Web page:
alike. That is why an image on a monitor does not always
look the same when printed. (Other factors are also at work.)
The following illustration shows how RGB colors
appear to be different when created in different color spaces.
In the next set of examples, notice how CMY
colors vary depending in which color space they were created.
The following examples show how the two color
spaces are different. Notice how the maximum amounts of
blue and the maximum amounts of red form magenta in RGB
color space. When this space is converted to CMY space,
the color is not the same as if it were originally created
in CMY color space.
As stated previously, although the ink in
home printers is CMYK ink, most use RGB color space for
printing. However, for proofing work that will be output
to a commercial printer, a CMYK color space is used. What
this means is that the latter is being set up to imitate
a "professional or commercial" printer while the
former color space is more for "home" use since
most people work in RGB and not in CMYK color.
The above screen capture is from the Adobe Photoshop
6 Print screen. The Print (Color) Space that is circled
in red states "Same As Source". The source can either
be "Document Untagged RGB" (green arrow) or "Proof
Setup: Photoshop 5 Default CMYK" (blue arrow).
The problem with color perception does not end
here, unfortunately. All one needs to do is look at a piece
of work under tungsten light, under florescent light, and
under daylight. None of the colors will look the same.
If you know the source of light that will be
used to view your work, then use that source as your guide.
If not, try to use a combination. For instance, daylight florescent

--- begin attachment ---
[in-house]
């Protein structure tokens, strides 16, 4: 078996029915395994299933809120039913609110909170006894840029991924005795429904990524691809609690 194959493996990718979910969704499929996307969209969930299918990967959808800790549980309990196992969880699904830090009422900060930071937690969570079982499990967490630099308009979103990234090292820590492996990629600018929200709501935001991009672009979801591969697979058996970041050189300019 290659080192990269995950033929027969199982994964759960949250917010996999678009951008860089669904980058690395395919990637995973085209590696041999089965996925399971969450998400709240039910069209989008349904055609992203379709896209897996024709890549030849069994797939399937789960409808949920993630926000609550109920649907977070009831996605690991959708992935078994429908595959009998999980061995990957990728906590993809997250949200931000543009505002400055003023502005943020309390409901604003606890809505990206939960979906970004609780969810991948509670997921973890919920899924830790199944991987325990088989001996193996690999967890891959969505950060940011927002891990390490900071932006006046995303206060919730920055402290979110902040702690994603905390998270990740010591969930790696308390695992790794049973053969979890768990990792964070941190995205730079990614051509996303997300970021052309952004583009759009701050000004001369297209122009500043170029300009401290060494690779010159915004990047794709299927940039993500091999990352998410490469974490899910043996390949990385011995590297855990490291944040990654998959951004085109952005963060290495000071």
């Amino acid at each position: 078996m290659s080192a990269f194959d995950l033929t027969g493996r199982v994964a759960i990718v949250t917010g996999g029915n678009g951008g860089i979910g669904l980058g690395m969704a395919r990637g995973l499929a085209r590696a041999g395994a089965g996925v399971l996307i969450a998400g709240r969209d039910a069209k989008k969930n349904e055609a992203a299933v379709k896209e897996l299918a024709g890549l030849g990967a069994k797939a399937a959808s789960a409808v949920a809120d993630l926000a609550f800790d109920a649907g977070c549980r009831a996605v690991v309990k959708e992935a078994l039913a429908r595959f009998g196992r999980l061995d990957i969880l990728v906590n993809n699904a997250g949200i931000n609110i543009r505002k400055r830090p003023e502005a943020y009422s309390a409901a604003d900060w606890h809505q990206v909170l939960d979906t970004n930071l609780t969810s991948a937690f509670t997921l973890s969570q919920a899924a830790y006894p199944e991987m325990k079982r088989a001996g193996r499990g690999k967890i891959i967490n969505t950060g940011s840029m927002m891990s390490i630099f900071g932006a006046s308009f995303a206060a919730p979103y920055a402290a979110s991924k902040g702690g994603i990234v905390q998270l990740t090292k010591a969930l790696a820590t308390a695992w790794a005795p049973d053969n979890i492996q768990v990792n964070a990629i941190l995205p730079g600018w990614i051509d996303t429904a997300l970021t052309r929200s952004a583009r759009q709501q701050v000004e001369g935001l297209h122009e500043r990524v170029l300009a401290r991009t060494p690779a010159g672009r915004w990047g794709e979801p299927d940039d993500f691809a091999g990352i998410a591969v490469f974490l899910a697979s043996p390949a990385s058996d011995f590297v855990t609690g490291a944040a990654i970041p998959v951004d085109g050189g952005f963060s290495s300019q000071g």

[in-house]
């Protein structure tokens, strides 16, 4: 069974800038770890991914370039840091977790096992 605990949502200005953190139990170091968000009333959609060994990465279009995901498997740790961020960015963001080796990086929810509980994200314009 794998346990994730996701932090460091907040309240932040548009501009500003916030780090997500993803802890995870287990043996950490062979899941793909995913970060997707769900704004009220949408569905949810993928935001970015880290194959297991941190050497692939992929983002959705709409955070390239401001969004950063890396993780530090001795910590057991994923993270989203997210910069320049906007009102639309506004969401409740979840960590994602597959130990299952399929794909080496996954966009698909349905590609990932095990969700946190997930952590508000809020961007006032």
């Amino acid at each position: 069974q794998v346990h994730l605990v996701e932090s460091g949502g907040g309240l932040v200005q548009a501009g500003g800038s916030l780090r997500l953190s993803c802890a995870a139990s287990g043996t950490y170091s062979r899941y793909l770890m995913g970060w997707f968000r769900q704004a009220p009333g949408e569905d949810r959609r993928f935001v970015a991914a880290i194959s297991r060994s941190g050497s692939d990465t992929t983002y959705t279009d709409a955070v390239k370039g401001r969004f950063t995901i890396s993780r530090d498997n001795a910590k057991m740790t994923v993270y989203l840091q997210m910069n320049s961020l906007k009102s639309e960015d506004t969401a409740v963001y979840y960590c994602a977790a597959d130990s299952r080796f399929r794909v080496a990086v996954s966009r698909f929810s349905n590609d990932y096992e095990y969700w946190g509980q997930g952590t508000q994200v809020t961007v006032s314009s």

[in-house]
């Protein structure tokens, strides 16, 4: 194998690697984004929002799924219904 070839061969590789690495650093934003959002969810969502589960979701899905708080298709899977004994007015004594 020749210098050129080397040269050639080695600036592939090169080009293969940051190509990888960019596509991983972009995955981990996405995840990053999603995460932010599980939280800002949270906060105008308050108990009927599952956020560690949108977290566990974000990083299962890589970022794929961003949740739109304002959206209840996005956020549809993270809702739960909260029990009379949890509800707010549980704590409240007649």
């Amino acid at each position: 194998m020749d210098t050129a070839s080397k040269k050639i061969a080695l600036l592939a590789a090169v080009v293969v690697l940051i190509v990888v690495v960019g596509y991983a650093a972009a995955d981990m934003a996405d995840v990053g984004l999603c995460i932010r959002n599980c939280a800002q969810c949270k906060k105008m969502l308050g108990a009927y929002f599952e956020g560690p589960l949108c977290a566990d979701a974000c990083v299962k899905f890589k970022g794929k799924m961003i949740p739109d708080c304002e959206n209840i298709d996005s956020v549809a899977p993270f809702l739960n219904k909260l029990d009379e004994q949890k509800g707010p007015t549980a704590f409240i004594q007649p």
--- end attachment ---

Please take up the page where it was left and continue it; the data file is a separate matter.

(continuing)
lights can be purchased. Or work can be viewed near a window
in the middle of the day but under a tungsten lamp. In other
words, use a combination of lights. Get to understand how
these lights will change the perception of the colors. One
can continue that various inks, printers, monitors, papers,
etc. all play a part in determining color output. While this
is true, one has to stop somewhere. Basically, if one understands
colors and how they are related and what makes them change
or appear to change, one can work with them with a decent
degree of accuracy.
How colors look on my monitor are extremely
important to me. As computing has progressed into the gaming
and 3D area, the emphasis in video cards has been toward speed,
3D, and animation. Monitors are advertised as being super
bright. I have experienced some of these and went through
a number this last time I upgraded until I could get ones
that had good color reproduction and weren't so bright that
I needed sunglasses. Since I concentrate on what I will call
non-animation, I use Matrox video cards, the Parhelia for
my main machine since I use two monitors. While it is not
known for its 3D animation or gaming capabilities, its color
representation is excellent and it holds its own in the other
areas. I also found that the ViewSonic P95f is an excellent
moderate priced monitor. There might be better ones on the
market, but it is very hard to test monitors in ones own home
and be able to return them if you just don't like them, so
that is why I pass on my experience.
I am very often asked what is the best resolution
for printing and how can I print this picture that was sent
to me over the web. My next article will deal with the two
R's -Resizing and Resampling and how they are related.